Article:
In this first test we listened to the IC-705, WinRadio Excalibur, and Belka-DSP tuned to a weak 40 meter station in lower sideband (LSB) mode. Specifically, this was ham radio operator W3JPH activating Shikellamy State Park in Pennsylvania for the Parks On The Air program. I chose this test because it included a weak station calling CQ and both weak and strong stations replying. There are also adjacent signals which (in some recordings) bleed over into the audio.

Radio A: The Belka-DSP

Radio B: The WinRadio Excalibur

Radio C: The Icom IC-705

Survey Results

The Icom IC-705 was the clear choice here.

Based on your comments, those who chose the IC-705 felt that the weak signal audio was more intelligible and that signals “popped out” a bit more. Many noted, however, that the audio sounded “tinny.”

A number of you felt it was a toss-up between The IC-705 and the Belka-DSP. And those who chose the WinRadio Excalibur were adamant that is was the best choice.

The WinRadio audio was popping in the recording, but it was how the application recorded it natively, so I didn’t attempt to change it.

Test #2: 40 meters CW

Icom IC-705In this second test we listened to the Icom IC-705 and the Elecraft KX3 tuned to a 40 meter CW station.

Radio A: Icom IC-705

Radio B: Elecraft KX3

Survey Results

The Elecraft KX3 was preferred by more than half of you.

Based on your comments, those who chose the KX3 felt the audio was clearer and signals had more “punch.” They felt the audio was easier on the ears as well, thus ideal for long contests.

Those who chose the IC-705, though, preferred the narrower sounding audio and felt the KX3 was too bass heavy.

Test #3: Shannon Volmet SSB

In this third test we listened to the Icom IC-705 and WinRadio Excalibur, tuned to Shannon Volmet on 8,957 kHz.

Radio A: WinRadio Excalibur

Radio B: Icom IC-705

Survey

The Icom-705 audio was preferred by a healthy margin. I believe, again, this was influenced by the audio pops heard in the WinRadio recording (based on your comments).

The IC-705 audio was very pleasant and smooth according to respondents and they felt the signal-to-noise ratio was better.

However, a number of comments noted that the female voice in the recording was actually stronger on the WinRadio Excalibur and more intelligible during moments of fading.

Test #4: Voice of Greece 9,420 kHz

In this fourth test we listen to the Icom IC-705, and the WinRadio Excalibur again, tuned to the Voice of Greece on 9,420 kHz.

Radio A: Icom IC-705

Radio B: WinRadio Excalibur

Survey

While the preference was for the IC-705’s audio (Radio A), this test was very interesting because those who chose the Excalibur had quite a strong preference for it, saying that it would be the best for DXing and had a more stable AGC response. In the end, 62.6% of 131 people felt the IC-705’s audio had slightly less background noise.

Test #5: Radio Exterior de España 9,690 kHz

In this fifth test we listened to the Icom IC-705, and AirSpy HF+, tuned to Radio Exterior de España on 9,690 kHz. I picked REE, in this case, because it is a blowtorch station and I could take advantage of the IC-705’s maximum AM filter width of 10 kHz.

Radio A: Icom IC-705

Radio B: Airspy HF+

Survey

The IC-705 was preferred by 79% of you in this test.

Again, very interesting comments, though. Those who preferred the IC-705 felt the audio simply sounded better and had “punch.” Those who preferred B felt it was more sensitive and could hear more nuances in the broadcaster voices.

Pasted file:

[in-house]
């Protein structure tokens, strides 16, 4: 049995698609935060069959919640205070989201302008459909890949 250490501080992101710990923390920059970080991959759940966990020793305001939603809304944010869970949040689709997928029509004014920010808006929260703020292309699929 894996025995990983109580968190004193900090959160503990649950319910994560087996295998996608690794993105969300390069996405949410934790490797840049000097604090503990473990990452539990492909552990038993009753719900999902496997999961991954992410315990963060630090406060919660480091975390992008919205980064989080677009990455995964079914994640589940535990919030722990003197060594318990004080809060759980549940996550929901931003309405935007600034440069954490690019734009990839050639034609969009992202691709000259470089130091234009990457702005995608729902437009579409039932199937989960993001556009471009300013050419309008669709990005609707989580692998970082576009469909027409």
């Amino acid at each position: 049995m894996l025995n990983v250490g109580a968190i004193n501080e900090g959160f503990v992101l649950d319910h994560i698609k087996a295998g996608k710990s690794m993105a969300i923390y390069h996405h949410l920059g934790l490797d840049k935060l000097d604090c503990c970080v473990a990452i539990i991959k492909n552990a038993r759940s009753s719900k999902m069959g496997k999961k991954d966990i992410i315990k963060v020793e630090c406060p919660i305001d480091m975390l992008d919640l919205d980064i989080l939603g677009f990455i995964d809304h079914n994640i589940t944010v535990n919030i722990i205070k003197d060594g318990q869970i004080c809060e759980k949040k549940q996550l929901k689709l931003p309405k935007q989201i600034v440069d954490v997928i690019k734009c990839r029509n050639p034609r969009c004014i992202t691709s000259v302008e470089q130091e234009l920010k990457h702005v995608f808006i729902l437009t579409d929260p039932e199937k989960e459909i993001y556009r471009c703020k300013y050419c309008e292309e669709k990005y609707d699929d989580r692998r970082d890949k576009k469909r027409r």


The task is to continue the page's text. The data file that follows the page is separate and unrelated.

So what’s the point of these blind audio tests?

Notice I never called any radio a “winner.”

The test here is flawed in that audio levels and EQ aren’t the same, the settings aren’t identical, and even the filters have slightly different shapes and characteristics.

In other words, these aren’t lab conditions.

I felt the most accurate comparison, in terms of performance, was the 40M CW test with the KX3 because both employed similar narrow filters and both, being QRP transceivers, are truly designed to perform well here.

I essentially crippled the WinRadio Excalibur and Airspy HF+ by turning off all all but the most basic filter and AGC settings. If I tweaked both of those SDRs for optimal performance and signal intelligibility, I’m positive they would have been the preferred choices (indeed, I might just do another blind audio test to prove my point here).

With that said, I think we can agree that the IC-705 has brilliant audio characteristics.

I’ve noticed this in the field as well. I’m incredibly pleased with the IC-705’s performance and versatility. I’ll be very interested to see how it soon rates among the other transceivers in Rob Sherwood’s test data.

The IC-705 can actually be tailored much further by adjusting filter shapes/skirts, employing twin passband tuning and even using its noise reduction feature.

If anything, my hope is that these blind audio tests give those who are considering the Icom IC-705 a good idea of how its audio and receiver performs in real-word listening conditions.


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The new Belka-DX DSP now available via Mobimax

Many thanks to SWLing Post contributor, JMMHam, who comments:

The new DX version of BELKA -DSP is now available in the Mobimax Store. The new Belka-DX receiver is about 5 euros more expensive but great. I bought it here: https://www.mobimax.bg/en/BELKA-DX-shortwave-receiver

Very fast delivery !!!

Thank you for the tip! I’ve only had my Belka-DSP for a few weeks, and absolutely love it. 13dka’s review of it was spot-on.

It appears the main additions are:

We’ll have to see how it stacks up against the original Belka DSP which I consider to be one of the best portable HF receivers out there at the moment.

I purchased my Belka-DSP from Mobimax.

Click here to check out the Belka-DX DSP at Mobimax.